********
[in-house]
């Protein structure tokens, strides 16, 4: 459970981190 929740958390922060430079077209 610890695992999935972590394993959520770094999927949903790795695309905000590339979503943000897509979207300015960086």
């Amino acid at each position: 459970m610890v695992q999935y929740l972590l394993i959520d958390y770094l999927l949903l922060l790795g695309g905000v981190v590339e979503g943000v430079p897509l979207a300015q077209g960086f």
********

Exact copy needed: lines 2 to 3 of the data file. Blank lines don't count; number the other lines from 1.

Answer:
């Protein structure tokens, strides 16, 4: 459970981190 929740958390922060430079077209 610890695992999935972590394993959520770094999927949903790795695309905000590339979503943000897509979207300015960086």
């Amino acid at each position: 459970m610890v695992q999935y929740l972590l394993i959520d958390y770094l999927l949903l922060l790795g695309g905000v981190v590339e979503g943000v430079p897509l979207a300015q077209g960086f």